A great photographer Curtis certainly was; a great cinematographer, not so much, even by the standards of that long-gone era. The screenplay, such as it was, is wooden, contrived, and makes insufficient and clumsy use of the rich ethnographic and mythic material available (and of which Curtis was well aware--in fact, the information recrded by him is itself of ethnographic and historical value).
Even as an attempt to appeal to (whatever Curtis imagined the appetites of) his Euro-American audience to be, the story-line is wince-some rather than winsome.
Curtis staged almost every scene from the perspective of a still photographer, rather than with even the shakiest grasp of the potential made available by "moving" pictures. There are few scenes in which the camera even rotates on its tripod and virtually no pans or dramatic close-ups.
Little of this clumsiness can be laid to the cast members. When allowed to act at all naturally in anything like their accustomed element, they appear to have been "naturals." Their scrambling over rocks, leaping into canoes, boat-handling in general, dancing, fire-handling, and ceremonial recreations all portray comfort and fluidity, even though in many cases they were being asked to wear clothing and portray activities that already lay decades, and even generations, in their past.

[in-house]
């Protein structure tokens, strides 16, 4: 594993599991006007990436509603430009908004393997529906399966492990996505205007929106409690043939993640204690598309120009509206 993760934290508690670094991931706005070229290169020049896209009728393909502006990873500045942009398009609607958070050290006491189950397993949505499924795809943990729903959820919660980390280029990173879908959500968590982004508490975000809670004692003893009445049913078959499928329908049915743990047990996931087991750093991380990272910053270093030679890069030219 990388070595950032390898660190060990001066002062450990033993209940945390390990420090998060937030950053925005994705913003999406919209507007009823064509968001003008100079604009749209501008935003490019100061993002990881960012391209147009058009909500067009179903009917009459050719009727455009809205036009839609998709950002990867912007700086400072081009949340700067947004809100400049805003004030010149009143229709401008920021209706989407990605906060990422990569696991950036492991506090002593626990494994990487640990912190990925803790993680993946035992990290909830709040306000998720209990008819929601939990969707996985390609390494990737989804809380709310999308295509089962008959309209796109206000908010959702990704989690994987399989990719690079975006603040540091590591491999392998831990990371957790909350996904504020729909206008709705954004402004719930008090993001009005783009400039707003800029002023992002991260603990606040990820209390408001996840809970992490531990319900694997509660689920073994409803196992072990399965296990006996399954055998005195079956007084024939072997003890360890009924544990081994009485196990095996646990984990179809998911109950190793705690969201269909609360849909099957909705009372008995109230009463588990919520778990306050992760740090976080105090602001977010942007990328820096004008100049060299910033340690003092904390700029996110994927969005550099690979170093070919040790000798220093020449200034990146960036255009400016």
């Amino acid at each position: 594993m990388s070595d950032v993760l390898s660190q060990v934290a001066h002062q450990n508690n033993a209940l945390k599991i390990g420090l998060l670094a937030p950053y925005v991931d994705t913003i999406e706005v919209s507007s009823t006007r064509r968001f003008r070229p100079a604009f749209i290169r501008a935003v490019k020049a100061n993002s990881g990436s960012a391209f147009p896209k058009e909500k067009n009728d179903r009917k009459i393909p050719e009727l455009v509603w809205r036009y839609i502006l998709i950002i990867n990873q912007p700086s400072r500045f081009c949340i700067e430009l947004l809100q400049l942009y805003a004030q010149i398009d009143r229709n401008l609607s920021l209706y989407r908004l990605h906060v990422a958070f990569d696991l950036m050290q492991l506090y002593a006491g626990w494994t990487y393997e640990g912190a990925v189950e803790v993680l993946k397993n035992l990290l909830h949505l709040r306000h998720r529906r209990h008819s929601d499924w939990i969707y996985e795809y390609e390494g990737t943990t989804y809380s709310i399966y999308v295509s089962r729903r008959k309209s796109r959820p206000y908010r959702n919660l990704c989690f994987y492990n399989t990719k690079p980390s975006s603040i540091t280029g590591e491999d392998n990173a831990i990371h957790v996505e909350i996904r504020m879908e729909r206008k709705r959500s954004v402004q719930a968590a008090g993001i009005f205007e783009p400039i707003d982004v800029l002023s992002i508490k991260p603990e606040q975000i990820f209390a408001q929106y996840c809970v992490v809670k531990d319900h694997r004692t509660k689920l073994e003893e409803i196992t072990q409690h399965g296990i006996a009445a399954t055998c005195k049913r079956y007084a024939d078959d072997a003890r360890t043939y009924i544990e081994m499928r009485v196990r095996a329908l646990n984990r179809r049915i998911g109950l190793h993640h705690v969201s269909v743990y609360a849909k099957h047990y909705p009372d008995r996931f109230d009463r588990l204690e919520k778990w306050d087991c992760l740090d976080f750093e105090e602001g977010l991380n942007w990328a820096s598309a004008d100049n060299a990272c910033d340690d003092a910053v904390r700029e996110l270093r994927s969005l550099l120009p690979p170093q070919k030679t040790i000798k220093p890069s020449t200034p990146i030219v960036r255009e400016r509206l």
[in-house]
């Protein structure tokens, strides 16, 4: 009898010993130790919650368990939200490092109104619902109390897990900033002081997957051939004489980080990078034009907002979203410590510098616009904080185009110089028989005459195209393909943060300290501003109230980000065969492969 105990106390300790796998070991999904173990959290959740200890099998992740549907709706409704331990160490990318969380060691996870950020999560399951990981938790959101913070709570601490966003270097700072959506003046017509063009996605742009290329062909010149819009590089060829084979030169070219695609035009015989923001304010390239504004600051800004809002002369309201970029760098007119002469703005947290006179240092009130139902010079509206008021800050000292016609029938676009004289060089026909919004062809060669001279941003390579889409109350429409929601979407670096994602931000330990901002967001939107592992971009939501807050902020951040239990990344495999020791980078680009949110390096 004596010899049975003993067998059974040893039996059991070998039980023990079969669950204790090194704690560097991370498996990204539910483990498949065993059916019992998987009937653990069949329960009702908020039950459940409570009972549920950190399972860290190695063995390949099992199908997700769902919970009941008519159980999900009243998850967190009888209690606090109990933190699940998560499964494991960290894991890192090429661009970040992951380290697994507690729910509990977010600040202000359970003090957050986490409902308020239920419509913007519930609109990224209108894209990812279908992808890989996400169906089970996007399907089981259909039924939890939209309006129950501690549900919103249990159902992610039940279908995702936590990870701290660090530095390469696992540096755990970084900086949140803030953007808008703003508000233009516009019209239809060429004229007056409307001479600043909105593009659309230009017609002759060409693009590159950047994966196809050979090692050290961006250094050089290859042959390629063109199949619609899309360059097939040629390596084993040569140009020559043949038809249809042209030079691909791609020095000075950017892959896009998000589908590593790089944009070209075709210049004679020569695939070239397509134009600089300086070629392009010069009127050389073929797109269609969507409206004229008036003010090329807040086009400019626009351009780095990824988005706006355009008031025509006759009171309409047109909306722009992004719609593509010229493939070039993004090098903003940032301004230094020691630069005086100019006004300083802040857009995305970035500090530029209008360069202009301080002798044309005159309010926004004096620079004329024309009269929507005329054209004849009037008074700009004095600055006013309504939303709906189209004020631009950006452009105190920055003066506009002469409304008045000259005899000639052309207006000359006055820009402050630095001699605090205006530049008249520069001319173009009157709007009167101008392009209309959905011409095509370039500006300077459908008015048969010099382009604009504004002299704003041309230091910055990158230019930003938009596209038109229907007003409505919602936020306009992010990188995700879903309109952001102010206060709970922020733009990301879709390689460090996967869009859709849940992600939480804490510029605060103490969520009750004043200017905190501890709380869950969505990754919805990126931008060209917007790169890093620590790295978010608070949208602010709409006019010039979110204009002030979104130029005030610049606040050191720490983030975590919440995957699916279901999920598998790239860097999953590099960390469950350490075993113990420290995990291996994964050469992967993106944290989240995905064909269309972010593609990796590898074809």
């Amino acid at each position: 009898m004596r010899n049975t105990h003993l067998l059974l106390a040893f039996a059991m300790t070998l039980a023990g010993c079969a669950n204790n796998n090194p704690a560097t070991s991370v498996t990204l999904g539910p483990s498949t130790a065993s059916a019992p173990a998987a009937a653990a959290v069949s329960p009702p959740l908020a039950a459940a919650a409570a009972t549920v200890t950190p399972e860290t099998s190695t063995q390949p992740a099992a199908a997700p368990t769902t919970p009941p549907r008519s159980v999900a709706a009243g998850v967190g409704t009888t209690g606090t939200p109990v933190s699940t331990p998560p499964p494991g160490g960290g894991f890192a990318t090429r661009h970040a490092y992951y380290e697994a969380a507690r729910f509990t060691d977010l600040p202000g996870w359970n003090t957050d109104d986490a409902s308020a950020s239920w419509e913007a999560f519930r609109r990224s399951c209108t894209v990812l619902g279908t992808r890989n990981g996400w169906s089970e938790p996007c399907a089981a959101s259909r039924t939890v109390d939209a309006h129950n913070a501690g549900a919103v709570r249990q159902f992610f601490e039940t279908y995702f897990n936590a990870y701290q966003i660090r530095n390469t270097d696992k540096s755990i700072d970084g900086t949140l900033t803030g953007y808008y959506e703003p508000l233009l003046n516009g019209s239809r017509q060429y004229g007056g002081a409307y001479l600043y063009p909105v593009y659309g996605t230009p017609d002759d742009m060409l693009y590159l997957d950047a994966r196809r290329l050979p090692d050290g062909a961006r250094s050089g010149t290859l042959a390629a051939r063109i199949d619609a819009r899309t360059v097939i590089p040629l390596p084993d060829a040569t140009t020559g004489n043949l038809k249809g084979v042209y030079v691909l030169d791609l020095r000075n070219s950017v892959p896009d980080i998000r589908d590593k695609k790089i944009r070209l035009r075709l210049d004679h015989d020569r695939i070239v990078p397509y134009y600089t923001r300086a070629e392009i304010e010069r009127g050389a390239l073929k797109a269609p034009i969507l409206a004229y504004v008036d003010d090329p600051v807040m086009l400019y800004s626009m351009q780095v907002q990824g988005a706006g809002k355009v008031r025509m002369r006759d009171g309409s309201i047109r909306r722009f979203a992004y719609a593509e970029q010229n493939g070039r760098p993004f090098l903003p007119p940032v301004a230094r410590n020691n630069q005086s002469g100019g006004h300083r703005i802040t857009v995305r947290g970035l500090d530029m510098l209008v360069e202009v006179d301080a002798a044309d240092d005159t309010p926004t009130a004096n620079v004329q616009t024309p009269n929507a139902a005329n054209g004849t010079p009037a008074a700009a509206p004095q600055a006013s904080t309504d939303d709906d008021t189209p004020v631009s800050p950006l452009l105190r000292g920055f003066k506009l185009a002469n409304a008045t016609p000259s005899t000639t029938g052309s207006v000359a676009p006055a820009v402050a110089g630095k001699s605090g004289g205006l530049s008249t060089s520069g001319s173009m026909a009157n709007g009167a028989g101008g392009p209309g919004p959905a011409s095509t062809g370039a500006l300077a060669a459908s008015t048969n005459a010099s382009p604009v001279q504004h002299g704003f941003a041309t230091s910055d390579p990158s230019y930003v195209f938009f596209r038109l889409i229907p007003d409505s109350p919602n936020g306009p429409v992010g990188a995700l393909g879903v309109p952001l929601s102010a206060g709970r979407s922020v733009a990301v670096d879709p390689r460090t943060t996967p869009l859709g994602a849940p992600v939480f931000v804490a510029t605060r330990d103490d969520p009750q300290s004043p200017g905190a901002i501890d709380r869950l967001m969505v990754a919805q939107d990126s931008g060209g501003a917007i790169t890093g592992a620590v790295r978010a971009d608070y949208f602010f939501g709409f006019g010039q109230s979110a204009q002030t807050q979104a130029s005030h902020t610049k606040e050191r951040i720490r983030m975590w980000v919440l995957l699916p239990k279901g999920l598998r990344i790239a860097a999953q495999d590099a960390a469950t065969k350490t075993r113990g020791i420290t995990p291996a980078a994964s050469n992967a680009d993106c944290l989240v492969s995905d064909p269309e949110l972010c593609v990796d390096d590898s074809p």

Despite the considerable efforts (and remarkable luck) which have allowed scholars and film students to "restore" some sense of much of the original movie, too many scenes remain damaged or missing to retain whatever "flow" made its way past the limitations of Curtis's techniqu...
... middle of paper ...
...masks and other props created for the movie!).
It was with the conclusion of the "movie" itself, and the introduction by Chief Bill Cranmer of the Alert Bay dance troupe (partly decked out in their own regalia, and partly fitted out with Bill and Marty Holm's wonderful collection of authentic costumes and masks, due to problems with the cross-border shipment of the troupe's gear), that this aspect of the presentation came into its own.
The dancing, drumming, and singing were simply sensational: an exceptional tribute both to the original movie cast from whom several of the troupe are directly descended and to the dedication of the mostly-young dancers to the perpetuation of the most vital aspects of their own culture.
Both the orchestra and the dance group received extended and healthy rounds of applause from the large audience at the Moore.
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